What astonishes me about this event in the Gospel is what happens at the end. Jesus returns home with his parents and was obedient to them. Jesus is teaching the teachers in the Temple—this would be something like a 12 year old teaching theology to the Pope—and then he returns home with his family and is obedient to them. God the Son, the Creator of the Universe was obedient to his human parents.

I guess God takes the 4th Commandment pretty seriously.

In case you’re a little fuzzy on the commandments, the fourth is, “Honor your father and your mother, so that your days may be long in the land that the Lord your God is giving you.” (Ex 20:12 NRSVCE) When the Israelites were first given this commandment, they understood this as physical land of Israel, and the long days meant a long life on earth. We now know more. God has promised us a home in Heaven, and those long days refer to eternal life. So this commandment could be rephrased: honor your parents, so that you may enter into eternal life with God in Heaven.

I think that this can be one of the harder commandments to keep, but we must do our best. Our parents, in cooperation with God, gave us the gift of life. They raised us and taught us. For these gifts, we owe our parents a debt that we can never repay. Now, I realize that some parents are truly unfit for the job, perhaps due to mental illness or addiction, and we must protect children, and sometimes ourselves, in these cases. It’s a tragedy, really, and that’s not how it should be. In these cases, honoring our parents looks very different and can be incredibly difficult, but we can still do it. God calls us to do the hard things, and trust that he will help us. Getting back to my point, God has called us to honor our parents. They assisted God with giving us the gift of life; so, He reminds us that we owe our existence to them, and he calls us to honor them. God isn’t asking us to do something he was not willing to do, since he did it himself.

We also learn about the role of parents today. Parents have authority over their children, but we mustn’t forget Uncle Ben’s final lesson to Spiderman: “with great power comes great responsibility.” Parents have responsibility to love their children, and St. Paul goes so far as to tell fathers not to provoke their children. Parental responsibility is more involved than this, though. Parents must teach their children about God. They must by their words and examples teach their children who God is and how to love him. They must teach their children God’s commandments and his Gospel. They must show their children how to pray to God and to worship him. This might mean that you have to study your faith a little bit, but it is worth it! Knowing our faith makes us better Christians, and it helps us to love God more.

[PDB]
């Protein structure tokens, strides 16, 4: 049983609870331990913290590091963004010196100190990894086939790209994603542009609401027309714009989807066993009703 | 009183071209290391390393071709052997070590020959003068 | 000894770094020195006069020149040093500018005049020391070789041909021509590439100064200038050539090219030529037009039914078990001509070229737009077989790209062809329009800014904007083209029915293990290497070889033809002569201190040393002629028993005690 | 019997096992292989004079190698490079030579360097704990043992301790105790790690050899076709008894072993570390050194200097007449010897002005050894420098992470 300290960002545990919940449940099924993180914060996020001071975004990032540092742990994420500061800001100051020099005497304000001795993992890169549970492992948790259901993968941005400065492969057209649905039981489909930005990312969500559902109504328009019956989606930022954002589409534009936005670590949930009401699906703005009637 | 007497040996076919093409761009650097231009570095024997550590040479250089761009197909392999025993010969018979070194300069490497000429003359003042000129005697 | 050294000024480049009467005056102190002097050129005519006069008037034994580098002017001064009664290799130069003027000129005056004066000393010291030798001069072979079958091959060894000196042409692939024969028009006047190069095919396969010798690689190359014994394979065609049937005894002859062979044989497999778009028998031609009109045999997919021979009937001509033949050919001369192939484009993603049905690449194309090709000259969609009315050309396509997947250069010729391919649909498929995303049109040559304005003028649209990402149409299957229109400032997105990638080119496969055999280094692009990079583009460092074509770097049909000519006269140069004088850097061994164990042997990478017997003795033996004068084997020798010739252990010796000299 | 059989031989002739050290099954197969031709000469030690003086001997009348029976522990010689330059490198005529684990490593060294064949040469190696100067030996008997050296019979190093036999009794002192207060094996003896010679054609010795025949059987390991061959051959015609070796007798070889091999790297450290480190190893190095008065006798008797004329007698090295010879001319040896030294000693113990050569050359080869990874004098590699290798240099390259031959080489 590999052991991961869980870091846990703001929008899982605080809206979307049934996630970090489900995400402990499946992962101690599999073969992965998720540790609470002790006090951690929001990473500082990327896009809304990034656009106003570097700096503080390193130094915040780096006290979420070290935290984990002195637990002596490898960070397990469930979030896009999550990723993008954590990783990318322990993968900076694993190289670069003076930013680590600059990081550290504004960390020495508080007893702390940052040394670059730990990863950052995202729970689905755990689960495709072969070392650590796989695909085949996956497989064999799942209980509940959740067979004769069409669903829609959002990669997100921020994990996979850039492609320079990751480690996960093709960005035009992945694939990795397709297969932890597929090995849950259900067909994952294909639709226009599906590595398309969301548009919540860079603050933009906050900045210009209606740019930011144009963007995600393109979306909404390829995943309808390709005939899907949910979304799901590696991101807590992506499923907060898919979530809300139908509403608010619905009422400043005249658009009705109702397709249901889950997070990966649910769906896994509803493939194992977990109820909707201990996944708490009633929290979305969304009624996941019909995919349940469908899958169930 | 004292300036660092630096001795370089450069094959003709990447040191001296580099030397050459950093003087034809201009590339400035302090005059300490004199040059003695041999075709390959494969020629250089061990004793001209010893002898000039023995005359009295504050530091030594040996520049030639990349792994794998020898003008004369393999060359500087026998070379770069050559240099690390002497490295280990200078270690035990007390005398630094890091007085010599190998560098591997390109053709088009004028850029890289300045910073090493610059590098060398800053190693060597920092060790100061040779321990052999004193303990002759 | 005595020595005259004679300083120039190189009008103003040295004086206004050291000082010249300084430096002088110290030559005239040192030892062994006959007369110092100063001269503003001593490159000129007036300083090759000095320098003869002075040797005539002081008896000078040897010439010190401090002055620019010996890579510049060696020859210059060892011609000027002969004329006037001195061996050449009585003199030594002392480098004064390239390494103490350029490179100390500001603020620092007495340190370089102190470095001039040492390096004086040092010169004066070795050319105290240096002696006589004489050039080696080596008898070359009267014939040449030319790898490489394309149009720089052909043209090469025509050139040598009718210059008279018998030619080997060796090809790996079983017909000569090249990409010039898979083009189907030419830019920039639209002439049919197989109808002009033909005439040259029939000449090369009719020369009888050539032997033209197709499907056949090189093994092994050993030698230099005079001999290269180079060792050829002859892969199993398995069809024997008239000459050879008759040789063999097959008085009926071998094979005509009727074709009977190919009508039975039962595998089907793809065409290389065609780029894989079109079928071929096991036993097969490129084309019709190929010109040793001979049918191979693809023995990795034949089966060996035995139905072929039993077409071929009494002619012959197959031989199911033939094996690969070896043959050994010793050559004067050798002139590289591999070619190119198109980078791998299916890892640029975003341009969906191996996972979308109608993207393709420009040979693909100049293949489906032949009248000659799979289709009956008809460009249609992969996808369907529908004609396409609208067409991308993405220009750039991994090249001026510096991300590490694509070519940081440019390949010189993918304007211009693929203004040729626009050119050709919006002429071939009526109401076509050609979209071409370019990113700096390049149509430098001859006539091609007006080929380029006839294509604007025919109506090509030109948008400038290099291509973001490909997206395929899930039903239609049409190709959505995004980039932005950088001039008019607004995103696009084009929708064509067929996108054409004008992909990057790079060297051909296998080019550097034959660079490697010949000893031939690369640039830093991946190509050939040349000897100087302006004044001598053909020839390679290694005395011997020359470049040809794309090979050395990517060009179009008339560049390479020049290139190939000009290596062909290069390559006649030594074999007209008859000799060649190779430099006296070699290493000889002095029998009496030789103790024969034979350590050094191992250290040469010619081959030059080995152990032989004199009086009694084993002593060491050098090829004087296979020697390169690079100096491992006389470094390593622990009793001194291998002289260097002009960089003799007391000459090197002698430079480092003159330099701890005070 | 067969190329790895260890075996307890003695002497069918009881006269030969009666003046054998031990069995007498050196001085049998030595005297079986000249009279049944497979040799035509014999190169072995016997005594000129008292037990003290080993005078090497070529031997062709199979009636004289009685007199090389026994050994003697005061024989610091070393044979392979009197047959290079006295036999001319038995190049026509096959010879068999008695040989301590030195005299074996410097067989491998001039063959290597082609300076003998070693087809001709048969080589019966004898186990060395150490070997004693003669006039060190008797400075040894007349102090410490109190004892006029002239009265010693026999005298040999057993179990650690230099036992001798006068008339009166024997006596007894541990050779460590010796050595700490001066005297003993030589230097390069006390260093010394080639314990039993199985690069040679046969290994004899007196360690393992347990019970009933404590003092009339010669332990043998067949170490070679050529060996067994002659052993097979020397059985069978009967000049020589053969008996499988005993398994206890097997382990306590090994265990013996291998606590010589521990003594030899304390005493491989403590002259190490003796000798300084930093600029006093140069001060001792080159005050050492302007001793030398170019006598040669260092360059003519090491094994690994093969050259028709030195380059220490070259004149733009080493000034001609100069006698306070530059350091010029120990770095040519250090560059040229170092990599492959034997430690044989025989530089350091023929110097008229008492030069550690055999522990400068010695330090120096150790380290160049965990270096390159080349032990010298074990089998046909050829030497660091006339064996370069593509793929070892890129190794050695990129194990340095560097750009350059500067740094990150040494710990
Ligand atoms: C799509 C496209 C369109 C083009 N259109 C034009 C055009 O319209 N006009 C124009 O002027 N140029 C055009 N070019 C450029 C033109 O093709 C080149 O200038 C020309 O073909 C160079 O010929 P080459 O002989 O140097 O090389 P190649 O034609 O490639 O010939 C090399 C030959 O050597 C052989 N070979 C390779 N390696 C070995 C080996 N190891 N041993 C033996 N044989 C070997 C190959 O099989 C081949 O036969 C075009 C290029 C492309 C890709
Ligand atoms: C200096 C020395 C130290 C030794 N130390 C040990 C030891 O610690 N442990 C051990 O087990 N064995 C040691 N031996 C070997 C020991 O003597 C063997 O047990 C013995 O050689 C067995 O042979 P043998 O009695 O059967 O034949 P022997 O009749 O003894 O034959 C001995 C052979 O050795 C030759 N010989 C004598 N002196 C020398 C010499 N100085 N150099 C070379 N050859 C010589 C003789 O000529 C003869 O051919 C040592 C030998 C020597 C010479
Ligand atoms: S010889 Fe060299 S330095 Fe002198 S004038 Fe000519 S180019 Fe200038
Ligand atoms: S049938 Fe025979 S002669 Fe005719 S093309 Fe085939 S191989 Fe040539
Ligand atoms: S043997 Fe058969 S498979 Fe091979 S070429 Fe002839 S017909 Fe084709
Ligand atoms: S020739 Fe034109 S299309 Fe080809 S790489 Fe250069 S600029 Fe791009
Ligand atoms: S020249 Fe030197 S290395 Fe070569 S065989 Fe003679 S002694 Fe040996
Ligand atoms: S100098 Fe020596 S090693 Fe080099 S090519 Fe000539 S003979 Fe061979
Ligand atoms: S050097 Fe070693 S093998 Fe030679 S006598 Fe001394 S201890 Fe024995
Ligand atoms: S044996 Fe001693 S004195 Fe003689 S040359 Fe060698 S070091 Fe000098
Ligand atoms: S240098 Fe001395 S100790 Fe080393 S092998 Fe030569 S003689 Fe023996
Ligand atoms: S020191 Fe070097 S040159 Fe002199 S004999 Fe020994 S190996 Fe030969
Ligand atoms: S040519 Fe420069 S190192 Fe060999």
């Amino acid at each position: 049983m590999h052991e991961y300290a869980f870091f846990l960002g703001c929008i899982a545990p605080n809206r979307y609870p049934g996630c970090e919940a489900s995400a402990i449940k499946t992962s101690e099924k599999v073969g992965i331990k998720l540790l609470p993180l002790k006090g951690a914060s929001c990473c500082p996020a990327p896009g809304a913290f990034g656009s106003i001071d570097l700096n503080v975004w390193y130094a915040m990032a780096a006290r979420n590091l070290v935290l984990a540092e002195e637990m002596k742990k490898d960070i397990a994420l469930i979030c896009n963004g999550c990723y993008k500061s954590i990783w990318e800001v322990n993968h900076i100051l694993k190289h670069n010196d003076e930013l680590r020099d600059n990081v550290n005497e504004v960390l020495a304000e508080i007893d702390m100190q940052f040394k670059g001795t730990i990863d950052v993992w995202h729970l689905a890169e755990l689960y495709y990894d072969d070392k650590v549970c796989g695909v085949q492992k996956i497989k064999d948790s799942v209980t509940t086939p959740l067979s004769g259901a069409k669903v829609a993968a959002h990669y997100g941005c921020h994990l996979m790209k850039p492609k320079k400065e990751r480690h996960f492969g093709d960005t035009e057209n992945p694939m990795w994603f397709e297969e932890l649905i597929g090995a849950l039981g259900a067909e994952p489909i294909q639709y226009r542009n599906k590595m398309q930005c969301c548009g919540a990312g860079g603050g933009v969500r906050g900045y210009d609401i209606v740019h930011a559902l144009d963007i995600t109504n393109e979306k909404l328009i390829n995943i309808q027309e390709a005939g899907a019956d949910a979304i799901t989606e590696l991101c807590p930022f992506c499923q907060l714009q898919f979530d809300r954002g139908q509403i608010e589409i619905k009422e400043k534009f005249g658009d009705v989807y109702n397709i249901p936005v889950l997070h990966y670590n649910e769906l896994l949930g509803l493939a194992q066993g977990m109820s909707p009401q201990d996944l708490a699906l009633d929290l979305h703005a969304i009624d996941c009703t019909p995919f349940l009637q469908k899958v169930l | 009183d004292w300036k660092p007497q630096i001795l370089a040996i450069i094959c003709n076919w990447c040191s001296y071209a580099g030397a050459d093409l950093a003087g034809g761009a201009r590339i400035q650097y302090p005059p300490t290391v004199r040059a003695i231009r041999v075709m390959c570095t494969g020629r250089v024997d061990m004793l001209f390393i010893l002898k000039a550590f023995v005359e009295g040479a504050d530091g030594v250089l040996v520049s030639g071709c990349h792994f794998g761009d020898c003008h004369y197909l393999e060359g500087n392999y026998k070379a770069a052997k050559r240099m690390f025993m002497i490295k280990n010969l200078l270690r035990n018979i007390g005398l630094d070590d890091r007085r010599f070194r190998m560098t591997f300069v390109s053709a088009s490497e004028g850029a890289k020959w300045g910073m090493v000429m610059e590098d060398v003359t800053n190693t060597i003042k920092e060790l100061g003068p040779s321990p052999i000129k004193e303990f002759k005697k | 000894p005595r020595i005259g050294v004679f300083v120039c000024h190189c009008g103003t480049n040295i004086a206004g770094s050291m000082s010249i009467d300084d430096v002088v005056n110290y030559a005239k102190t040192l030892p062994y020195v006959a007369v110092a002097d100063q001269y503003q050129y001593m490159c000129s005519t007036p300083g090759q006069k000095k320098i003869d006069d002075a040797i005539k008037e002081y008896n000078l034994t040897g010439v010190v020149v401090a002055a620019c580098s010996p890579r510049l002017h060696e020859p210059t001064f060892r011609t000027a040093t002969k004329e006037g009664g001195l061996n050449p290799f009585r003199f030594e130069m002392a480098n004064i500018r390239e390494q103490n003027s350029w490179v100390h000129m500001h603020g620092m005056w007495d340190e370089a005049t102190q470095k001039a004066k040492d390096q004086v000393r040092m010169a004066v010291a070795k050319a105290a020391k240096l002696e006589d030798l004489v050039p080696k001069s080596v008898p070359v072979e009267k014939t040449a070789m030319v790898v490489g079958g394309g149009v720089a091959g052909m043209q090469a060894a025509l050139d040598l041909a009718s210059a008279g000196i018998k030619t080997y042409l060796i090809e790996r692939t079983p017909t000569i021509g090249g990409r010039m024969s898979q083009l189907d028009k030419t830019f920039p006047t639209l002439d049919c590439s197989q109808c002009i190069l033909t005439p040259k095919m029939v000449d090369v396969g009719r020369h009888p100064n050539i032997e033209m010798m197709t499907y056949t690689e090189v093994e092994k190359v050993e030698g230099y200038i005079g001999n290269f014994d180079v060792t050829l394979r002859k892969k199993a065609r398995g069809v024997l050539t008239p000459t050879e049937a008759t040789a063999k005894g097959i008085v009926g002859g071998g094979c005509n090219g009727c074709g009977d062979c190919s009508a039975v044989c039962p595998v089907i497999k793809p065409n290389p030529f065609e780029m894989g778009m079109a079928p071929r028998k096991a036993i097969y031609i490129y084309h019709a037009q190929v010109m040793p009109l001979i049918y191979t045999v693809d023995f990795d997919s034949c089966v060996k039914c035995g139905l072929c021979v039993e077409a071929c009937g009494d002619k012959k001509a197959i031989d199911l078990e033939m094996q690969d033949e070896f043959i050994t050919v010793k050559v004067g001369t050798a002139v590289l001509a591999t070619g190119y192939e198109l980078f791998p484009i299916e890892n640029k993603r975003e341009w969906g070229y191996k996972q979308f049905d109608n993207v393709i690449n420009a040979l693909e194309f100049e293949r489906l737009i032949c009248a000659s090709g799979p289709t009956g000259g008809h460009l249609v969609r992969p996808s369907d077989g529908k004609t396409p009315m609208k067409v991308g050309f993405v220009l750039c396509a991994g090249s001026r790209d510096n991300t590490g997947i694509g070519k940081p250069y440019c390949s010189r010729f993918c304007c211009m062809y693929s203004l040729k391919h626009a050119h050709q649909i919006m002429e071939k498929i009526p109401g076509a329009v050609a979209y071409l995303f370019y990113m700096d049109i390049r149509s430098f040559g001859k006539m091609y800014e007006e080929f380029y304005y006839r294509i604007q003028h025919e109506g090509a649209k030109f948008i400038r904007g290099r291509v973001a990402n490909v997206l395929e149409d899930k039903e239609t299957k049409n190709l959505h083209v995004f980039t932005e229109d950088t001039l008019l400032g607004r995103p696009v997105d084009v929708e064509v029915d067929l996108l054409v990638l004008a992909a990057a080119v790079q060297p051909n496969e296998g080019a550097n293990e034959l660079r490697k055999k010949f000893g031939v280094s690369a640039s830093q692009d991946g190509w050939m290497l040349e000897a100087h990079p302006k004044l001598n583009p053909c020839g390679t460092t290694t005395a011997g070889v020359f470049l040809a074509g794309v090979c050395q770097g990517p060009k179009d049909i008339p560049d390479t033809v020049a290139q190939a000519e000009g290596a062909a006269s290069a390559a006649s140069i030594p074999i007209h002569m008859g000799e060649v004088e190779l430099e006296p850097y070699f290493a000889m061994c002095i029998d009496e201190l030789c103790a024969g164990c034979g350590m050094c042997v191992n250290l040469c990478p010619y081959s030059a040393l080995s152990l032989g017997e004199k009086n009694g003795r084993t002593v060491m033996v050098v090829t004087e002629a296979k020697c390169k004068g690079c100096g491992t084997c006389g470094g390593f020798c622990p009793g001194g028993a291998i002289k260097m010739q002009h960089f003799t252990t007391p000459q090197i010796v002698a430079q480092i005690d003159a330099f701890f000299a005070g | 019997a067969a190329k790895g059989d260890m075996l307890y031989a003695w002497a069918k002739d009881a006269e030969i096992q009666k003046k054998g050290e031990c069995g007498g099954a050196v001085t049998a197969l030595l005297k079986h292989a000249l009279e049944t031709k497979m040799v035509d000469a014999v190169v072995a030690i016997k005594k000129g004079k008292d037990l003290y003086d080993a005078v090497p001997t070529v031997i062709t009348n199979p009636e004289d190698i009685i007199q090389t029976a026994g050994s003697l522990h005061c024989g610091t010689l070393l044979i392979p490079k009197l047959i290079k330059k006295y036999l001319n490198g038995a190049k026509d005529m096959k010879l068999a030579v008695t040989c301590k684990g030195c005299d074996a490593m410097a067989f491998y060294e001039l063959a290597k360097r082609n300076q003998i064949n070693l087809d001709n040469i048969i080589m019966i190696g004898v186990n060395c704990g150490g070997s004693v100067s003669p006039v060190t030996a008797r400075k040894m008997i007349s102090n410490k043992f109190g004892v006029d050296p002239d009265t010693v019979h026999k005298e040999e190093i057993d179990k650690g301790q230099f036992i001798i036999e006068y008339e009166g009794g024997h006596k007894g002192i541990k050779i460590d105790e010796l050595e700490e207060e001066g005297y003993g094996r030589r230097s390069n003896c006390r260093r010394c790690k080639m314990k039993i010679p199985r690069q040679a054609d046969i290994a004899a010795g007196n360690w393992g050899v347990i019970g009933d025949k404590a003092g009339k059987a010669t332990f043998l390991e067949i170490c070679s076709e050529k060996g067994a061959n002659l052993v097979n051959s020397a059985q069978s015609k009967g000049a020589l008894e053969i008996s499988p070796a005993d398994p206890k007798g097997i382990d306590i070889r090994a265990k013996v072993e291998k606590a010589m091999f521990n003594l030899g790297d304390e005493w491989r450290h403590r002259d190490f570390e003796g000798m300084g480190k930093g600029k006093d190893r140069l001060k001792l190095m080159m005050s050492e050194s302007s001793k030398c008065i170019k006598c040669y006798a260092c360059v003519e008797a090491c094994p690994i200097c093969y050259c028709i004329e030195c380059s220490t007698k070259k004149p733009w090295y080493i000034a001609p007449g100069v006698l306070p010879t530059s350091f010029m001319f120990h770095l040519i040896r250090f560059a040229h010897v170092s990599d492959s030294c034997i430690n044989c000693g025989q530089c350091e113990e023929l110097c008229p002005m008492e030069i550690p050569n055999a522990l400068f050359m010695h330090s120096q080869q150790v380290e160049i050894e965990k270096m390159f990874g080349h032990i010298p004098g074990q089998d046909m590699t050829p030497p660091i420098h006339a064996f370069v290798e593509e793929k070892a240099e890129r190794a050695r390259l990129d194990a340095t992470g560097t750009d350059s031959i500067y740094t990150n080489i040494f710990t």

When we die, we will meet God. When we meet God, he is going to ask us how we lived our lives, and how we live our lives will determine how we spend our eternity. God doesn’t make this judgment based on what other people do. He makes this judgment based on our actions. May all the parents here be able to say confidently to God, “I taught my children wisdom and love for you as well as I was able.” May all of us children here be able to say confidently to God, “I followed your example from the Temple and honored my parents.”

Today’s Readings:
December 30, 2018
Holy Family Sunday
1 Samuel 1:20-22, 24-28; Psalm 84; 1 John 3:1-2, 21-24; Luke 2:41-52 (other options are available)

God works in little ways

Micah tells us that Bethlehem is too small for anything. It’s a tiny town. The only reason anybody cares about it is because King David was born there. Micah prophesied that a savior would come from this tiny town of Bethlehem. This savior would stand firm and shepherd his people. He would remain with his people forever. He would be peace to the people. By Jesus’s time, the only reason anyone cared about Bethlehem was this prophecy. But we know who came from Bethlehem. The smallest of towns, in God’s hands, turned into the site of the most important event in human history.